Your urologist office visit experience
If you're a man who hasn't made his first urologist office visit, you may wonder what to expect.
First, it's helpful to understand who urologists are. They are physicians who specialize in the genitourinary tract—the kidneys, urinary bladder, adrenal glands, urethra and male reproductive organs—and male fertility. Urologists are also trained in the surgical and medical treatment of diseases that affect these organs.
Here are the typical things you can expect during an appointment with a urologist:
- A urologist will request you to provide a urine specimen, so don't go to the office with an empty bladder. Many urological conditions may prevent you from being able to hold urine in. So when you arrive, inform the office staff that you are ready to provide a specimen.
- Each urologist office visit starts with assorted paper work. This may include questionnaires to help assess how severe your ailment is. On the questionnaires, you to “rate” things like lower urinary tract symptoms, incontinence and/or sexual health. You may also complete a “voiding diary” to documents times and amounts of urination if (and when) you experience incontinence.
- You will enter an exam room and a staff member will record your detailed medical history. It will focus on your genitourinary system and what your underlying problem is and also involve a complete review of all body systems. Disease of other systems can help diagnose urologic problems. Be prepared to provide a complete list of all your medications, including over-the-counter drugs, vitamins and supplements that you take. If you think you may not recall the names of everything you take, bring all your medications with you.
- The urologist will perform a physical exam. The will concentrate on the genitourinary system and evaluate other systems as well. The physician will perform a genital exam plus a digital rectal exam to assess the prostate.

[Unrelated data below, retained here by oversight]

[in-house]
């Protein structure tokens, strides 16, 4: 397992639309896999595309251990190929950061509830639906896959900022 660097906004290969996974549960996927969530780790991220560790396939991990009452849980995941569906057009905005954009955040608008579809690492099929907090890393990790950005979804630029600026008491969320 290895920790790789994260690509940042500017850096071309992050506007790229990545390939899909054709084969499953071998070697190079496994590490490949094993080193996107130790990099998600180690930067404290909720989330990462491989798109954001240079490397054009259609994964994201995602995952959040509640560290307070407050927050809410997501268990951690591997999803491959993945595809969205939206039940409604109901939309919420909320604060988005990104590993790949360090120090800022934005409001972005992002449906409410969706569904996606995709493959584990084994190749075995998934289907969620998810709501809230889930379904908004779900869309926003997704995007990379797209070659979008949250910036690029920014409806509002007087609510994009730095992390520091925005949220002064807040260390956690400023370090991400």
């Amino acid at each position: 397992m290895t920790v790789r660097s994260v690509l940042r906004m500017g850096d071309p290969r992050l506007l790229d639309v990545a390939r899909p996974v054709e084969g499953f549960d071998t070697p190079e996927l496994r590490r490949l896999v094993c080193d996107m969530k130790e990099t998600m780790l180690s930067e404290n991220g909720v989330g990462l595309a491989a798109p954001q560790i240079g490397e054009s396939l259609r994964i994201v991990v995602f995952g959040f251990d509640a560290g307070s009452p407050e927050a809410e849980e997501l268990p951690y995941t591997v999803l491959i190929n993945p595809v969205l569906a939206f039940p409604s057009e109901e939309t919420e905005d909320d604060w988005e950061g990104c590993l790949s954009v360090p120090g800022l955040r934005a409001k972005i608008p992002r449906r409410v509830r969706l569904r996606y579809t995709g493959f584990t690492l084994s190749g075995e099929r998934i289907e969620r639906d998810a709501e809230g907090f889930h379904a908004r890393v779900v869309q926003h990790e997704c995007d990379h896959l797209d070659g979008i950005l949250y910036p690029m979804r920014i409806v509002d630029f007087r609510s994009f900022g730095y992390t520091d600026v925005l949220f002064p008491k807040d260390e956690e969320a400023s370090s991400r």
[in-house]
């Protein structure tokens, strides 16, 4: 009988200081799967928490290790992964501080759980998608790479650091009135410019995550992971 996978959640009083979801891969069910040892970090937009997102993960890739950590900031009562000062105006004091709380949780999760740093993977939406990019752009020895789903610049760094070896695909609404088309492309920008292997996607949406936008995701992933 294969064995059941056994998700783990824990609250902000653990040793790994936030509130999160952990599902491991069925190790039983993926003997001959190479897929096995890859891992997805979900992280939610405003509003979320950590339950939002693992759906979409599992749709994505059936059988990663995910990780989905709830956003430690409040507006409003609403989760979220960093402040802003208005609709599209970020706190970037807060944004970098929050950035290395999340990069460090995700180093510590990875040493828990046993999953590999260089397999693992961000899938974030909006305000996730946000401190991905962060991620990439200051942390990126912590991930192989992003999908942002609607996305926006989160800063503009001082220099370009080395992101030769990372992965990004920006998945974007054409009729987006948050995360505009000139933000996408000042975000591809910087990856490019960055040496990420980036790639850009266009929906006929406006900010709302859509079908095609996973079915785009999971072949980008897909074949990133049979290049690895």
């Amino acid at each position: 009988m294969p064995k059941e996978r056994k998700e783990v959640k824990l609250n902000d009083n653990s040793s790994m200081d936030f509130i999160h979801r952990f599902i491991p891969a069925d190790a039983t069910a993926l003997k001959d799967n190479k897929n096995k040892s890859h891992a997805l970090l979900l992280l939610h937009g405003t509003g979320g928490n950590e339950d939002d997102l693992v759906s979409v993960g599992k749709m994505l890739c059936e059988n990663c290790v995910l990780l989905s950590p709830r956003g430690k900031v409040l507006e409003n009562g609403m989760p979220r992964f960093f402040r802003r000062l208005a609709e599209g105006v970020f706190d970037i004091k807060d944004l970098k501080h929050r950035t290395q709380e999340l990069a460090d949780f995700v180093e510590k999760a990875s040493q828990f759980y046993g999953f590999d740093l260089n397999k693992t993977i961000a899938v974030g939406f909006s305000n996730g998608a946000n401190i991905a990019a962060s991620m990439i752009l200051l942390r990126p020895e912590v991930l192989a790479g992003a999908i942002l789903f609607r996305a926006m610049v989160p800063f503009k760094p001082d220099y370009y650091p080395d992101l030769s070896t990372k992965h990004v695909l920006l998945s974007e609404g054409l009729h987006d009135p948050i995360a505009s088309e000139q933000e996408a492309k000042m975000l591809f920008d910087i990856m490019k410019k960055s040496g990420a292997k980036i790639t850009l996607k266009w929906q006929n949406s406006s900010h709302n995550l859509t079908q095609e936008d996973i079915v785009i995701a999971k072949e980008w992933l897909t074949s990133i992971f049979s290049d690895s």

- After the examination, the urologist will discuss a treatment plan for you to determine what is happening. This will usually involve additional tests, either during this visit or, more commonly, at a later visit. The urologist may want to check blood counts, kidney function, or test PSA (prostate-specific antigen) or testosterone levels.
- Your urologist may order imaging studies. This can include sonography of the kidneys, the bladder, and/or the prostate; or an imaging scan to visualize specific organs.
- The urologist may recommend an ambulatory, office-based procedure. It may be cystoscopy, a minimally invasive procedure that examines the bladder and urethra; urodynamics, which assesses bladder functionality for patients who have incontinence; and/or a biopsy.
A focused, detailed urologist office visit will allow the doctor to determine learn the correct course of action to treat your symptoms.
This article originally appeared in Northwell Health's Newsroom